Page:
The number of HMOs in England has declined in the past year, research from specialist property lending experts Octane Capital shows.
They say this is likely caused by the Government’s regulations for Houses in Multiple Occupation (HMOs) introduced in 2018. A licence is now required for all properties that are occupied by five or more people who are not members of one family.
Octane Capital says the number of HMOs on the market has decreased, with many landlords selling up because of legislative changes. Their market analysis shows that, on an annual basis, the number of HMOs in England fell by -3%, from 511,278 in 2019/2020 to 497,884 in 2020/21.
This overall national decline has been driven by the London market where the level of total HMOs has declined by -13%, the biggest reduction of all regions. In the capital, 11 different boroughs have reported a drop, with the biggest being in Ealing where HMOs have declined by -59%, followed closely by a -58% decline in Lambeth.
Redbridge has seen its numbers halved, and Barnet’s decline sits at -37%. The number of HMOs has also declined considerably in Greenwich (-34%), Enfield (-30%), Wandsworth (-18%), Croydon (-13%), Hillingdon (-10%), Merton (-2%), and Tower Hamlets (-1%).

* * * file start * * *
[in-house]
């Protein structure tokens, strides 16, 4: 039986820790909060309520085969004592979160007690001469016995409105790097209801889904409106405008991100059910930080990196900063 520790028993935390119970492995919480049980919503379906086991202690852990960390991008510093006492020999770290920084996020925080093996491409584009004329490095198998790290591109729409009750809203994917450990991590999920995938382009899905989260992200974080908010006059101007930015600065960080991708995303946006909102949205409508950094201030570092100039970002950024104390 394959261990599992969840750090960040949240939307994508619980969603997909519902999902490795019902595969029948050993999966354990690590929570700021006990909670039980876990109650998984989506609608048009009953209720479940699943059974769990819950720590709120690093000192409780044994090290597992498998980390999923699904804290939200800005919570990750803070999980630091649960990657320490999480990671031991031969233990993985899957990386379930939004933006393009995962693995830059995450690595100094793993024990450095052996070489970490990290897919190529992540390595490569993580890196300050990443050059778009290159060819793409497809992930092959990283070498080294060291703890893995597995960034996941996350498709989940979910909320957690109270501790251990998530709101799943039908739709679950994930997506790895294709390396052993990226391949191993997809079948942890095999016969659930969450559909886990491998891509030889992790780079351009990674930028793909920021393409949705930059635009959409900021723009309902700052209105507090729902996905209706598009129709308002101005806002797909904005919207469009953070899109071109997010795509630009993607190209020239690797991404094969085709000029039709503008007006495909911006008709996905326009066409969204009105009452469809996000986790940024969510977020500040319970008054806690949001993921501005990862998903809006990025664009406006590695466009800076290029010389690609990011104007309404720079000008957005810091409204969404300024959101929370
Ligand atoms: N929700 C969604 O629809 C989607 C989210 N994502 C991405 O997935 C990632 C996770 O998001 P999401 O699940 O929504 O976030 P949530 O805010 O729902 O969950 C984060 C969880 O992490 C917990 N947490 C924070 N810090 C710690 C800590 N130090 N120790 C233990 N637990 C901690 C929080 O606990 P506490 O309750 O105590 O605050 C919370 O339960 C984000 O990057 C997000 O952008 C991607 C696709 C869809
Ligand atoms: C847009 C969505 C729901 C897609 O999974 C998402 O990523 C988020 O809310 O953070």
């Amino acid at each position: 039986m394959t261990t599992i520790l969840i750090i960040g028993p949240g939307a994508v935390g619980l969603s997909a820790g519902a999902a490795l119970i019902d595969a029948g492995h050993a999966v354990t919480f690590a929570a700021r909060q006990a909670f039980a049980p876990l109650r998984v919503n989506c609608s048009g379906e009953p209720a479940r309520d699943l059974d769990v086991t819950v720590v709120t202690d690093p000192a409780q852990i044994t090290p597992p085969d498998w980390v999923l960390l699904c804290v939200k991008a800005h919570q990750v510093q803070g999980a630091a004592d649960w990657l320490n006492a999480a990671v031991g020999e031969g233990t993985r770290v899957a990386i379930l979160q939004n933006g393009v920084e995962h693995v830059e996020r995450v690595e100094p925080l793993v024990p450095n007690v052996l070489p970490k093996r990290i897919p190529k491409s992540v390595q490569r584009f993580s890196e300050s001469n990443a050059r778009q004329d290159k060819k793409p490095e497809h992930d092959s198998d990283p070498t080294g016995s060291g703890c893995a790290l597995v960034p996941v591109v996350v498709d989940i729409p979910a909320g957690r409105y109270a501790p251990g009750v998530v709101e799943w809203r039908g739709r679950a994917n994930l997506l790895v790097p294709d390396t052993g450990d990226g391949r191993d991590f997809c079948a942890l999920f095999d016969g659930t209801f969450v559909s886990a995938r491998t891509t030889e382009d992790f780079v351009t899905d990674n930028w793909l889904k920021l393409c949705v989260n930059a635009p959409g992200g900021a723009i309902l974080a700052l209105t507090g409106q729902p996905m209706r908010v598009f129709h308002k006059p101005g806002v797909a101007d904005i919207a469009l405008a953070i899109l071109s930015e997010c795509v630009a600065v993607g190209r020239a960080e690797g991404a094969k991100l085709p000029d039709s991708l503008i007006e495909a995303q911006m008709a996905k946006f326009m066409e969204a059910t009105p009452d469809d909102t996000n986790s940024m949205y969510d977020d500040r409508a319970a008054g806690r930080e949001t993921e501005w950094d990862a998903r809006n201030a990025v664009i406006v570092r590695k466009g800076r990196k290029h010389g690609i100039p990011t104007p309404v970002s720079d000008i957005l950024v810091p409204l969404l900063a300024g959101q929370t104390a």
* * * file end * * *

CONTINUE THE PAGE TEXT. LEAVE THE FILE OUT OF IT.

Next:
CEO of Octane Capital, Jonathan Samuels, comments: “It’s only right that all efforts should be made to ensure the safety and wellbeing of the nation’s tenants and that everyone is afforded the right to a basic standard of living. The changes to HMO licensing have certainly looked to ensure this, but as a result, we have seen a decline in the level of operational HMOs across the rental market, particularly within London.
“This essentially means that those reliant on the rental sector now have even less choice when it comes to finding suitable, safe accommodation, but that’s not to say it can’t be found.
“We’ve continued to fund a high number of quality HMO deals throughout the pandemic and this sustained level of interest from professional investors is yet to show any signs of decline. This includes a large number of refurbishment transactions whereby investors are looking to drastically improve the quality of existing HMOs, so while volume has certainly fallen, we don’t believe this will be a long-term trend and should benefit the nation’s tenants in the long run.”